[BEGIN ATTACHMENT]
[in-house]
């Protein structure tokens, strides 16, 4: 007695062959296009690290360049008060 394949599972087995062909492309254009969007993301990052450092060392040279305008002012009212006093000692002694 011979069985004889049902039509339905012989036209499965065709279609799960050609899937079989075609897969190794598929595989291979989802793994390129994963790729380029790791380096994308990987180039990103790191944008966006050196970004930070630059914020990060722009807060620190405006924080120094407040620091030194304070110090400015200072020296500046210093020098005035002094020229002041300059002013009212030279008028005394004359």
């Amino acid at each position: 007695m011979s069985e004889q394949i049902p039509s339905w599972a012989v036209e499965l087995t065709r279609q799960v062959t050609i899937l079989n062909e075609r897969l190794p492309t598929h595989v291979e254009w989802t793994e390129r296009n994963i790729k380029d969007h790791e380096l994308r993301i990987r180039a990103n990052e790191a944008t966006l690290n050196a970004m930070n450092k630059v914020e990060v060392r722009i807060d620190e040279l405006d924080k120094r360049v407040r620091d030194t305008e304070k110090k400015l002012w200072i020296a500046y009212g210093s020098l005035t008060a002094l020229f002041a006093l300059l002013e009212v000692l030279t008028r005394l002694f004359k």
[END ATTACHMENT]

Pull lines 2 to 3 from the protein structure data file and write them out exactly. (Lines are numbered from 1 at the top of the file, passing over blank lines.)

């Protein structure tokens, strides 16, 4: 007695062959296009690290360049008060 394949599972087995062909492309254009969007993301990052450092060392040279305008002012009212006093000692002694 011979069985004889049902039509339905012989036209499965065709279609799960050609899937079989075609897969190794598929595989291979989802793994390129994963790729380029790791380096994308990987180039990103790191944008966006050196970004930070630059914020990060722009807060620190405006924080120094407040620091030194304070110090400015200072020296500046210093020098005035002094020229002041300059002013009212030279008028005394004359």
């Amino acid at each position: 007695m011979s069985e004889q394949i049902p039509s339905w599972a012989v036209e499965l087995t065709r279609q799960v062959t050609i899937l079989n062909e075609r897969l190794p492309t598929h595989v291979e254009w989802t793994e390129r296009n994963i790729k380029d969007h790791e380096l994308r993301i990987r180039a990103n990052e790191a944008t966006l690290n050196a970004m930070n450092k630059v914020e990060v060392r722009i807060d620190e040279l405006d924080k120094r360049v407040r620091d030194t305008e304070k110090k400015l002012w200072i020296a500046y009212g210093s020098l005035t008060a002094l020229f002041a006093l300059l002013e009212v000692l030279t008028r005394l002694f004359k």